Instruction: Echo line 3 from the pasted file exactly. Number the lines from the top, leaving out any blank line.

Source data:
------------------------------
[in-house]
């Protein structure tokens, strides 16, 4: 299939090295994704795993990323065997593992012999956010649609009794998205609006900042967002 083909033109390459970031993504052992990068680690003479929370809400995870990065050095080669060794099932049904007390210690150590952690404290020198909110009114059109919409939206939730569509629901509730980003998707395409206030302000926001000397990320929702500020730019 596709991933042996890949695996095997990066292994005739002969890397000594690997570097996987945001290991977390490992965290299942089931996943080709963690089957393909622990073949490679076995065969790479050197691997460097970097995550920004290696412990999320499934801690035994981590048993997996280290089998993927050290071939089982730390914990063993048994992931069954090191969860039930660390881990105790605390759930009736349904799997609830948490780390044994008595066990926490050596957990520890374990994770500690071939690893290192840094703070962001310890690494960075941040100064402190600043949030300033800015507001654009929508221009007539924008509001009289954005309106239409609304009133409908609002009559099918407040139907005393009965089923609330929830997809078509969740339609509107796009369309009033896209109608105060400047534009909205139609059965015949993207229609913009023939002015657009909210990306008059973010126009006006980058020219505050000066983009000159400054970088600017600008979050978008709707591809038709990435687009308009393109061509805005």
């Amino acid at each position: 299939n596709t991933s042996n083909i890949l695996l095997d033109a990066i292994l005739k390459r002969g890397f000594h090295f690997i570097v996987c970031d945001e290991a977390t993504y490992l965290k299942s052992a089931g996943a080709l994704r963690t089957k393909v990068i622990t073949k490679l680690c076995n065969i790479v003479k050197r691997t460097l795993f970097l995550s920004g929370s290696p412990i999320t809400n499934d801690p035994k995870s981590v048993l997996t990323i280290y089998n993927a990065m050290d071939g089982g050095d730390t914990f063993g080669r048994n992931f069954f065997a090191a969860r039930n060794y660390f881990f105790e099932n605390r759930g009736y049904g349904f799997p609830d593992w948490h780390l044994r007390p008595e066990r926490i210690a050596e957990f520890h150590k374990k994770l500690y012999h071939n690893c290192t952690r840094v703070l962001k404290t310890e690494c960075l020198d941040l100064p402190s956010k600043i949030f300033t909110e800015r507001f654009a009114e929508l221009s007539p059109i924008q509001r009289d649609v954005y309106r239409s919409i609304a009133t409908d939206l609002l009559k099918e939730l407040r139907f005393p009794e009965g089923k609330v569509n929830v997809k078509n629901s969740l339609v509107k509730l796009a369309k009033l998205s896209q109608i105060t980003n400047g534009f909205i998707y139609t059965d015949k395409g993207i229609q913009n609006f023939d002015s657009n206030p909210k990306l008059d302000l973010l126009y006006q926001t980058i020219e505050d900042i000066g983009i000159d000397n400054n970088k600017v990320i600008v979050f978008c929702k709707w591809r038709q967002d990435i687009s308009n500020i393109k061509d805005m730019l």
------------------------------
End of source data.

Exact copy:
């Amino acid at each position: 299939n596709t991933s042996n083909i890949l695996l095997d033109a990066i292994l005739k390459r002969g890397f000594h090295f690997i570097v996987c970031d945001e290991a977390t993504y490992l965290k299942s052992a089931g996943a080709l994704r963690t089957k393909v990068i622990t073949k490679l680690c076995n065969i790479v003479k050197r691997t460097l795993f970097l995550s920004g929370s290696p412990i999320t809400n499934d801690p035994k995870s981590v048993l997996t990323i280290y089998n993927a990065m050290d071939g089982g050095d730390t914990f063993g080669r048994n992931f069954f065997a090191a969860r039930n060794y660390f881990f105790e099932n605390r759930g009736y049904g349904f799997p609830d593992w948490h780390l044994r007390p008595e066990r926490i210690a050596e957990f520890h150590k374990k994770l500690y012999h071939n690893c290192t952690r840094v703070l962001k404290t310890e690494c960075l020198d941040l100064p402190s956010k600043i949030f300033t909110e800015r507001f654009a009114e929508l221009s007539p059109i924008q509001r009289d649609v954005y309106r239409s919409i609304a009133t409908d939206l609002l009559k099918e939730l407040r139907f005393p009794e009965g089923k609330v569509n929830v997809k078509n629901s969740l339609v509107k509730l796009a369309k009033l998205s896209q109608i105060t980003n400047g534009f909205i998707y139609t059965d015949k395409g993207i229609q913009n609006f023939d002015s657009n206030p909210k990306l008059d302000l973010l126009y006006q926001t980058i020219e505050d900042i000066g983009i000159d000397n400054n970088k600017v990320i600008v979050f978008c929702k709707w591809r038709q967002d990435i687009s308009n500020i393109k061509d805005m730019l």